Whether you like It or not, the "Dark Little Mermaid Movie" is happening

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We all know that the original story of Hans Christian Andersen's Little Mermaid, a dark tale that includes sea-foam stabbings, and magical hair-cutting. But are we really ready for a dark Little Mermaid reinvention, with less singing and more suicide?


THR is reporting that Sony is going to make a DARK Little Mermaid movie. Based on the book Mermaid: A Twist on the Classic Tale by Carolyn Turgeon. And it's written and directed by Shana Feste, of Country Strong fame. (Yes you remember — the country movie that SPOILER ALERT suicided Gwyneth Paltrow's character in the end, which yipes, and also kind of made that film dark pop trash.)

Here's the basic premise of the new re-telling of The Little Mermaid from Amazon:

In Turgeon's surprisingly dark retelling of Hans Christian Andersen's The Little Mermaid, two women pine for the affections of a prince: mermaid Lenia, who pulls Prince Christopher from the sea, and Margrethe, the princess of the rival kingdom, who witnesses the rescue from the convent where she hides from the war raging between their two kingdoms. Lenia, who falls instantly in love with the prince, sacrifices the sea, her voice, and her health to be with him on dry land. Meanwhile, Margrethe believes that marrying the prince would unite their kingdoms, but when she arrives to arrange it, she finds him already enraptured with Lenia. While he remains unaware that the girl he loves is also the mermaid who saved him, Margrethe recognizes her rival immediately and puts into motion a plan to send the ailing mermaid back to the sea and save her own ravaged kingdom. Turgeon has done a superb job of creating compelling characters and conflict from a story already familiar to readers.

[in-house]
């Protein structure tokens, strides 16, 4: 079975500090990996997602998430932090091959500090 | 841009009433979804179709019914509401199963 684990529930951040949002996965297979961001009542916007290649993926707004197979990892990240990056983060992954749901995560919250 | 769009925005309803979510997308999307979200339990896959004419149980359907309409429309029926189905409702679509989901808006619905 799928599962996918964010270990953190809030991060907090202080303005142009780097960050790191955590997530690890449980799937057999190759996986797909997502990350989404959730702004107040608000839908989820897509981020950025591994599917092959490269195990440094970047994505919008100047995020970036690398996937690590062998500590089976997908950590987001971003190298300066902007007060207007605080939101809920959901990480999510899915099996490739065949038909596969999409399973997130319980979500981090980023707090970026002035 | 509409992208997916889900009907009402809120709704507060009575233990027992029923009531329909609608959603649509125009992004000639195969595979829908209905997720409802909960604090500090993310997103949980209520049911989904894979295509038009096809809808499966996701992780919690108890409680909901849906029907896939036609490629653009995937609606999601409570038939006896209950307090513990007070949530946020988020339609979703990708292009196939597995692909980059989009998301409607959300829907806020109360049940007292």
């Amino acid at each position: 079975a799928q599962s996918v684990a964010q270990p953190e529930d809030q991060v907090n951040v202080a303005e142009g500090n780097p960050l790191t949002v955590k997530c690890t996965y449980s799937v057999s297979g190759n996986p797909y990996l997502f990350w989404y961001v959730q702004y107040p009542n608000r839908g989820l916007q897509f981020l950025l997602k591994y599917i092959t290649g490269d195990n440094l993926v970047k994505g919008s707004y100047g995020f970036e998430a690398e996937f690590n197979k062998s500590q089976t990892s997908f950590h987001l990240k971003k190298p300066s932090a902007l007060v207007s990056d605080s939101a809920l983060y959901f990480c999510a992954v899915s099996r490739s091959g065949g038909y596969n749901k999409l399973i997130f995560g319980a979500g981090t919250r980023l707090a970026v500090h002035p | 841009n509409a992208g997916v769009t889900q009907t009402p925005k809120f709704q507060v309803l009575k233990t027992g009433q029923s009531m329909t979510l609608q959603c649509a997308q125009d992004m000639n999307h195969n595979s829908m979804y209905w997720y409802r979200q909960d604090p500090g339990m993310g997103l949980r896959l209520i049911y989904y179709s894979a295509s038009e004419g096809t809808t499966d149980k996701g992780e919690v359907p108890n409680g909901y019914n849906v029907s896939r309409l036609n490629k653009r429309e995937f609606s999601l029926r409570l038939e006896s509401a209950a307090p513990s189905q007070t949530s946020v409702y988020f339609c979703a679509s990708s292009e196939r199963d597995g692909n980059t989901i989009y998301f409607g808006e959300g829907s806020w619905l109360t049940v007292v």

Bad idea? Perhaps. Bitter? You betcha. This film is upstaging the much-anticipated original retelling by director Joe Wright (who knows a thing or two about old-fashioned pining). Why are we green-lighting pseudo-Little Mermaid revamps, and turning our backs on a classic retelling from (Hanna and Pride And Prejudice director) Joe Wright? Madness. MADNESS!


Jean Rhys Lives

I am so fed up with literary "retellings." The only ones that are sustainably satisfying anyway are parallel novels.

This is me hinting at Hollywood to adapt a live-action version of John Gardner's "Grendel." Do it. You really wanna.